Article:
Nicole Bombara’s client was holding her sleeping four-year-old son in a detention facility in El Paso when authorities announced they were charging her with illegal entry and would need to take her son.
“They came and knocked and said, ‘Wake him up. You are going to jail and we are going to take him,’” Ms. Bombara said.
The boy was too tired to wake up, so officials told her to dress him and hand him over. What finally woke him was the sound of the door slamming loudly behind him. “She heard him screaming and saying, ’Mommy, Mommy,” Ms. Bombara said. “She didn’t even get to say bye to him.”
The attorneys say they were shocked to learn that family separation had become an official government policy aimed at deterring asylum seekers.
Just as shocking was the message that came from the U.S. Attorney’s office for West Texas on Thursday that federal prosecutors would start dropping criminal charges against many of the parents who had been separated from their children because of Mr. Trump’s executive order.
“We were going to fight this in the courts and on TV,” Mr. Moncayo said. “It came in the nick of time.”
At least 28 cases with the El Paso public defender’s office were dismissed on Thursday. Attorneys are compiling lists of their clients who have children and will forward them to prosecutors in hopes their charges will be dropped too.
The White House’s sudden about-face has also left defence attorneys and local immigrant shelters with the daunting task of figuring out how to reunite thousands of parents and children.
An 800 number has been set up for people trying to locate children. But the single phone line has been overwhelmed with calls, and only allows people to leave a message. The information is passed on to local shelters, which call family members if they recognize any of the children. “It’s a really backwards system for locating children,” Ms. Lopez said.
Her organization gets lists of parents and children from the local public defender’s office, but is authorized to work in the El Paso area only. So she has to forward cases of children sent outside the region to other jurisdictions.
Most children who are listed as reunited with their families have actually been released to other relatives or friends in the United States, she said. “It does not mean that a child is reunified with their parent literally.”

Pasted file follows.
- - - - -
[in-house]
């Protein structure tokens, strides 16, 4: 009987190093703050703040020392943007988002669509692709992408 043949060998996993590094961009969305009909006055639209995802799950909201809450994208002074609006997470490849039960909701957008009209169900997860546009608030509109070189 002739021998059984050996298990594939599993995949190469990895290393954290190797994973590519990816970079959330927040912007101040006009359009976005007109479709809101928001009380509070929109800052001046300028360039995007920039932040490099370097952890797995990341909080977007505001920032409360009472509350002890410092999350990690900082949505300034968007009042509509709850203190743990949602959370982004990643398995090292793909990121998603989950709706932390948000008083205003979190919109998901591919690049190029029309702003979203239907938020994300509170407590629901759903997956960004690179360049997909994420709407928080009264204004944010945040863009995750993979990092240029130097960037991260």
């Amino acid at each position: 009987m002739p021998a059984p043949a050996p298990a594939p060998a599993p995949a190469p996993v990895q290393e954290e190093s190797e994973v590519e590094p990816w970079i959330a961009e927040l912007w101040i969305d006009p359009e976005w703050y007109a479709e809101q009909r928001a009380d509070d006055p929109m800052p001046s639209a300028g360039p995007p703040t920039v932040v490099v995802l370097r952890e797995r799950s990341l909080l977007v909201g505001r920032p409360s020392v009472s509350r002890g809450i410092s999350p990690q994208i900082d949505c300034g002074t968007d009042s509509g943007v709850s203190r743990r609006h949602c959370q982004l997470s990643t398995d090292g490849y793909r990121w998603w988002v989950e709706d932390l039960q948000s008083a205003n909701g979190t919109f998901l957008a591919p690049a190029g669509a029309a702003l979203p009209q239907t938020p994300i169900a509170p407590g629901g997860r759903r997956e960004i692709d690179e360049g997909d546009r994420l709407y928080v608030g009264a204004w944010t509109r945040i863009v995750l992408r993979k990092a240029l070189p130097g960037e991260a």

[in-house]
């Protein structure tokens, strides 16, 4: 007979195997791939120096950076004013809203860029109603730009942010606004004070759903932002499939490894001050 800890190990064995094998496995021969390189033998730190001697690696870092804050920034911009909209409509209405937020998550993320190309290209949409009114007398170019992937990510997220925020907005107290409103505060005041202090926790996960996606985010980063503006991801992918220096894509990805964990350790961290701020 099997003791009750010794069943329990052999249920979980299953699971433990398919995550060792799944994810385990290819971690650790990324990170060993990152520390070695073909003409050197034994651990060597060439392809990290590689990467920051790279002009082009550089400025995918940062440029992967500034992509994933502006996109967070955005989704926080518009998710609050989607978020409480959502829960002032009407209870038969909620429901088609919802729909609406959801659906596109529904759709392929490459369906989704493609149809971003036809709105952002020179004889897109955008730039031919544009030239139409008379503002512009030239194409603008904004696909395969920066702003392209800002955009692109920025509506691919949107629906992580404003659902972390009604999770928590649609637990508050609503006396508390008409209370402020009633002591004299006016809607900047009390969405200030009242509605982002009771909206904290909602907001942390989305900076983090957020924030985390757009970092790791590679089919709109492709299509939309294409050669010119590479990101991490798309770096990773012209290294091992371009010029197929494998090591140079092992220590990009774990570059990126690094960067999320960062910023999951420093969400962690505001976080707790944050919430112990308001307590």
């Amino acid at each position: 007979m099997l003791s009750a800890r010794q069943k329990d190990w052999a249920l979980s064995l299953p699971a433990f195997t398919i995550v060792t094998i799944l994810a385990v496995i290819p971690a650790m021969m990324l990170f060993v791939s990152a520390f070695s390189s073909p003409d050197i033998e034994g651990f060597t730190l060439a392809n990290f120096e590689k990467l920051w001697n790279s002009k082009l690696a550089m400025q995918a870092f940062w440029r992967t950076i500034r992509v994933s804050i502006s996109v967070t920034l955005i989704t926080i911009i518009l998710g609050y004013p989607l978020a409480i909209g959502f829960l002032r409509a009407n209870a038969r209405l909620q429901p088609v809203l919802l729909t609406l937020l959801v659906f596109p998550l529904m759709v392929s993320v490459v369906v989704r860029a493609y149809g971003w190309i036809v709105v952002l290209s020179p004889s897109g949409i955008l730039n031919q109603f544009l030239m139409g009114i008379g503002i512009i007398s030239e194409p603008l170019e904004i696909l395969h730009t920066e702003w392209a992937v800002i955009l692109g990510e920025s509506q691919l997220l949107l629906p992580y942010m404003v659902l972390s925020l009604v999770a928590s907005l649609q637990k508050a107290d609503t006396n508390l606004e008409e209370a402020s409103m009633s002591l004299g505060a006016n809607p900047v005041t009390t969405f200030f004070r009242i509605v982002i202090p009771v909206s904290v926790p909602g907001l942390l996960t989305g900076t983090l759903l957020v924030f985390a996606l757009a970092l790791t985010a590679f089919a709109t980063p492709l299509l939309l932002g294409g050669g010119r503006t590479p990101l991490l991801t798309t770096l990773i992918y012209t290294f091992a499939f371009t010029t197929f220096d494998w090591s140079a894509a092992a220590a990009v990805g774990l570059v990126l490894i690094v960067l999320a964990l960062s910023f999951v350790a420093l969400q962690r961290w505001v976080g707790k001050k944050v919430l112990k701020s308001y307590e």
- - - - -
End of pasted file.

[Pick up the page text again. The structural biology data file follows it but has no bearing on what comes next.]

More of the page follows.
Public defenders like Sandra Strelzin Lewis have been trying to trace children through unofficial routes such as relatives in the United States or Central America. “I have made calls to Guatemala, El Salvador, Honduras to try to speak with family members,” she said. Those people are often the only sources of information about children who have been taken as far away as California and New York.
Many fear the policy of not prosecuting people with children might last only until federal immigration officials find space for all the families.
And they say it’s unclear just how children will be reunited with parents who are in Immigration and Customs Enforcement (ICE) detention centres. “Are they going to be reunited with their parent now that their parent is over in ICE detention,” Ms. Strelzin Lewis said. “And how quickly is that going to happen?”
Jocelyn Alves Cordeiro knows just how long and difficult the family reunification process can be.
Ms. Alves and her 14-year-old son James were arrested at the U.S.-Mexican border last August after fleeing domestic violence in their native Brazil.
They were held for two days before authorities sent Ms. Alves to a federal detention centre in New Mexico and took her son to Chicago.
After more than nine months, she was finally reunited with him. “We would call each other. I was in deep anguish,” Ms. Alvez told a vigil for migrant families at a Catholic church in El Paso. “We cried a lot over the phone. I was overwhelmed because now I knew where he was.”
The Trump administration’s family separation policy may have been short-lived, but it has left scars across El Paso’s immigrant and legal communities.
“It’s safe to say that everybody is pretty traumatized,” Ms. Lopez said. “It’s not just the clients, the attorneys are traumatized by the whole thing. Anybody what works in this world is a little bit overwhelmed right now by what’s been happening.”